ISO 14001

Management Model for the New Millennium

By Thea Dunmire, JD, CIH, CSP

Copyright 2000 by ENLAR Compliance Services, Inc.

Presentation at the American Industrial Hygiene Conference 2000

The Practice of Industrial Hygiene is Changing

Expansion of the field of industrial hygiene was initially due to regulatory, particularly OSHA, initiatives. There was a huge expansion in association membership in the 1970’s and early 1980’s. This expansion was primarily a reflection of OSHA’s focus on worker safety and health issues and the number of regulations OSHA developed.

 

Today the world has changed. As we move into the new millennium it is clear that most companies must transact business globally to survive. Standards are critically important as companies move toward doing business internationally. One of the primary roles of international standards is to facilitate trade by harmonizing standards between countries.

 

 

This is not just a safety and health issue. It is an issue for business as a whole, from software development to product labeling. Global commerce requires a "common language" and standards are the mechanism for providing it. Regulations cannot serve this function.

 

 

 

 

 

Standards vs. Regulations

 

 

Industrial Hygienists Need to Care about Standards, not just Regulations

Companies may be required to comply with standards in order to stay in business. In September 1999, both Ford Motor Company and General Motors issued press releases stating that their suppliers will be required to have ISO 14001 environmental management systems in place within three years – by July 1, 2003 for Ford and by December 31, 2002 for General Motors. Banks and other investors are increasingly interested in a company’s environmental, as well as its financial, performance.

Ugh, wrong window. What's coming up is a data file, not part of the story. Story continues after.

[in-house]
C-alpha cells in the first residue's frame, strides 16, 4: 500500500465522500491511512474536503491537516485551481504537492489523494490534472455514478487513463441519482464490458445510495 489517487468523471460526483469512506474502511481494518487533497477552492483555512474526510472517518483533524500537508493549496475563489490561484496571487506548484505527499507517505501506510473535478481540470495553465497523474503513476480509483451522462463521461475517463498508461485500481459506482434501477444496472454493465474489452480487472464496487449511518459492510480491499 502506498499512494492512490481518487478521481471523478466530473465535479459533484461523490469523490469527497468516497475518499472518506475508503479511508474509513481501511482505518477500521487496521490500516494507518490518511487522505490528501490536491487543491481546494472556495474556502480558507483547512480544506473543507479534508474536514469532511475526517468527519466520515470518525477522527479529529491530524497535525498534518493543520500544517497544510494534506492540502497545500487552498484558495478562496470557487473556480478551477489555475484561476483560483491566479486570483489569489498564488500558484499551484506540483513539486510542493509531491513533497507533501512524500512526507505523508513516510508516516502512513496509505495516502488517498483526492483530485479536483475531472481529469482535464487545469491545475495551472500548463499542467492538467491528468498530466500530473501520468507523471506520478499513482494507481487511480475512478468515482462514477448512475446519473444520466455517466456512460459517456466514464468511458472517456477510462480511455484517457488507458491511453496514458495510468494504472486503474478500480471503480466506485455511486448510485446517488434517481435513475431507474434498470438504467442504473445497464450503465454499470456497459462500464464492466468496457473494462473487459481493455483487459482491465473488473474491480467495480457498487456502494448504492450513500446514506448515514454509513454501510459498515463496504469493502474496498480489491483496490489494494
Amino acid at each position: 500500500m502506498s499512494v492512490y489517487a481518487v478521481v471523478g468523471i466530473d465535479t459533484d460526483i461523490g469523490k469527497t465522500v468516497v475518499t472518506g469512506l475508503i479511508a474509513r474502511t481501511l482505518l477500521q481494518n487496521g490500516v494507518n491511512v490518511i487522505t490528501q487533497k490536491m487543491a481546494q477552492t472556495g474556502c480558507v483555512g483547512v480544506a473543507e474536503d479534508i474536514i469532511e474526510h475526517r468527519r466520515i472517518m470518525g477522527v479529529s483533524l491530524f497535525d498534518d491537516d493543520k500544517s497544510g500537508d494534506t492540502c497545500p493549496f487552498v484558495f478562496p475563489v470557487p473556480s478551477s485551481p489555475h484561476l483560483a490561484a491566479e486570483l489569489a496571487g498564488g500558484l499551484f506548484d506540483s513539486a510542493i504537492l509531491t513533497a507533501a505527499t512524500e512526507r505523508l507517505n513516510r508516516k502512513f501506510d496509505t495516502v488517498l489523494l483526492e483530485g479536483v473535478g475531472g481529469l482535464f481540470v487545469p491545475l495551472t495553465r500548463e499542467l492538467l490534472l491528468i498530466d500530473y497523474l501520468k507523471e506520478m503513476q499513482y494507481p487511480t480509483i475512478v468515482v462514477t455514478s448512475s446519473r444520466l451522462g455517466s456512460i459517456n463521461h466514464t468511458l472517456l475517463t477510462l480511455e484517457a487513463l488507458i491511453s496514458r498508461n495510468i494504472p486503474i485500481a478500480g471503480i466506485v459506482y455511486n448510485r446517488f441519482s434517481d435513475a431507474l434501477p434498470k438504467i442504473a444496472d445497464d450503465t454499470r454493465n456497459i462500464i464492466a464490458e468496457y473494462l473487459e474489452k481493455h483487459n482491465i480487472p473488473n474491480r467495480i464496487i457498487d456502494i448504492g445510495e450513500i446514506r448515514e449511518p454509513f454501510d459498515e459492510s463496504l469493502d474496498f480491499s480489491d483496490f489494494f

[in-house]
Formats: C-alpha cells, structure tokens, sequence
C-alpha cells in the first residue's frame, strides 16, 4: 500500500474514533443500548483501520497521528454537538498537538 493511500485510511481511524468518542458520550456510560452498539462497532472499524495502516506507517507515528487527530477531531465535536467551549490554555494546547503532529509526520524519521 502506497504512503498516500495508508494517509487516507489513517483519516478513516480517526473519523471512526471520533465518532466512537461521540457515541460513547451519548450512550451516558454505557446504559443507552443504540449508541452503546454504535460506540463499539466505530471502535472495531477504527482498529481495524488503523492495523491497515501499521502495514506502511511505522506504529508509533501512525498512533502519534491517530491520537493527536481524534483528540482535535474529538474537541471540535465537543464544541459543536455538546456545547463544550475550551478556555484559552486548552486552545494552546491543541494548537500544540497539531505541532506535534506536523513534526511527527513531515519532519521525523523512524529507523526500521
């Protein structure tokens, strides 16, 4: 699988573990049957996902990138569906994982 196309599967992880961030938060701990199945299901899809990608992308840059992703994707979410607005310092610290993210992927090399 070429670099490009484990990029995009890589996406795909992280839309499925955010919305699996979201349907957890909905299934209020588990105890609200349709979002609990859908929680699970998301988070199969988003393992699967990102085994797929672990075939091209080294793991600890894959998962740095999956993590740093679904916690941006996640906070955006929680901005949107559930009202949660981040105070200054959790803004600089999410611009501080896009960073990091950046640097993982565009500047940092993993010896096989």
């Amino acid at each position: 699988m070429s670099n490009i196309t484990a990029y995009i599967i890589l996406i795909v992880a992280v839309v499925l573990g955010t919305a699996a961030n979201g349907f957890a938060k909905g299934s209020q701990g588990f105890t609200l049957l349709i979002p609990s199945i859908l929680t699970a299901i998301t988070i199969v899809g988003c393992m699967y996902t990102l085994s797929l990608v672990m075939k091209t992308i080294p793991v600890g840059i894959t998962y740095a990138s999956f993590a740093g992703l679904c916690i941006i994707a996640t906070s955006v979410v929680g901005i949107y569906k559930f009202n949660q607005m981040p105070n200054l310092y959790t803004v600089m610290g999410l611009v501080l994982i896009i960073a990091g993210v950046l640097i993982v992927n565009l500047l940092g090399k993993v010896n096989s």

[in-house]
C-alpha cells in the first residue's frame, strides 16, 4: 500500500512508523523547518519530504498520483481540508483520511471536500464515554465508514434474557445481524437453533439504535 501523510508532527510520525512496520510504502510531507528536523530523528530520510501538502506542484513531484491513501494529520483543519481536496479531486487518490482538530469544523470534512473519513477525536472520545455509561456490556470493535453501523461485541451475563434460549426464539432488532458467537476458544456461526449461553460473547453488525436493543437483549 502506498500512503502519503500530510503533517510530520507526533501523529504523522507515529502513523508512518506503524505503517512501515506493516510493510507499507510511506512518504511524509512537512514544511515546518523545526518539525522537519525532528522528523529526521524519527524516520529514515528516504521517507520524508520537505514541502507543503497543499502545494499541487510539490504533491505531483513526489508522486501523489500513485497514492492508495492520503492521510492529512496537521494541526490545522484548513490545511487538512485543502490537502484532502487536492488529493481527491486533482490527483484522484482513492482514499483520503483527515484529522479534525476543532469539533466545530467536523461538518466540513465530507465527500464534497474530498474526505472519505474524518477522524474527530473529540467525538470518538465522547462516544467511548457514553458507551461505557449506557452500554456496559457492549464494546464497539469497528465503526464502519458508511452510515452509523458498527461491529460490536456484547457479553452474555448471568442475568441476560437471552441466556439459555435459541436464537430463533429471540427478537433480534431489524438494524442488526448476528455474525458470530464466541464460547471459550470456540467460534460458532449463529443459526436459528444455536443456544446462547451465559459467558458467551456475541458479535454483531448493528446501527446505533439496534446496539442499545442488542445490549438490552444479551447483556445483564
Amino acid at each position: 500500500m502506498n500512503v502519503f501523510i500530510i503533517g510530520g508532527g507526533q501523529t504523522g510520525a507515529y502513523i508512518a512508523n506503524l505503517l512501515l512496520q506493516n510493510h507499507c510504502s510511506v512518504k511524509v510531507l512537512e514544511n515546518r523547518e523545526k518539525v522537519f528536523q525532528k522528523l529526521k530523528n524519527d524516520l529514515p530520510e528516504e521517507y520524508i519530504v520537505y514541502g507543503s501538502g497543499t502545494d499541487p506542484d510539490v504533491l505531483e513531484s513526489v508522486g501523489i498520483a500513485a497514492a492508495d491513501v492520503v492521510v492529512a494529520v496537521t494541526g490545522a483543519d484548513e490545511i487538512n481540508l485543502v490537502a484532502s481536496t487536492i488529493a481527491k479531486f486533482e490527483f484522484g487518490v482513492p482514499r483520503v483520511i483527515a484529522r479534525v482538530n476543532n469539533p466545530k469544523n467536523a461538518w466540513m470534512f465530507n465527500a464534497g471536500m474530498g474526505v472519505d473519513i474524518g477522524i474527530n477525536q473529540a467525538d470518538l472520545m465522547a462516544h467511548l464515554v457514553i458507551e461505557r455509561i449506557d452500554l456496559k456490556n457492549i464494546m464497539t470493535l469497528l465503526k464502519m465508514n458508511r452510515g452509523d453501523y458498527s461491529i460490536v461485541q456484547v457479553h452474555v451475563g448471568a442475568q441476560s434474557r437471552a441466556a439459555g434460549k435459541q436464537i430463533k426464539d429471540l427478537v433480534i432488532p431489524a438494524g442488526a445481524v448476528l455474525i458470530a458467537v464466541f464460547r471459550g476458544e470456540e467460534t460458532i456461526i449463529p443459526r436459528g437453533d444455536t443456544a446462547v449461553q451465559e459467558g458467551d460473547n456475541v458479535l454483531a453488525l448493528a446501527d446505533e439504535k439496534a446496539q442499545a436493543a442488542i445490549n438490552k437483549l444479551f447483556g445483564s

Standards are a often used to define industry "best practices." By being knowledgeable about the subject matter and content of various standards, you will be conversant with the issues important to your profession and your company. The value of standard is often, not only their actual content, but also the attention they focus on the subject matter contained within them.

Waiting for a customer or company management to demand conformance to a particular standard can lead to taking on an obligation to meet a standard without a clear understanding of what is actually required.

 

 

Three Standards Impacting Worker Safety and Health

 

ANSI Z10 is the committee designation for a committee whose mission is to develop a Safety Management Standard within the American National Standards Institute. AIHA has been named as the secretariat for the development of this standard.

 

 

SA 8000 is a standard developed by the Council on Economic Priorities Accreditation Agency (CEPAA). It is intended to help protect worker’s rights. Of interest to industrial hygienists, one of its nine major requirements categories is Health and Safety, with 6 listed criteria.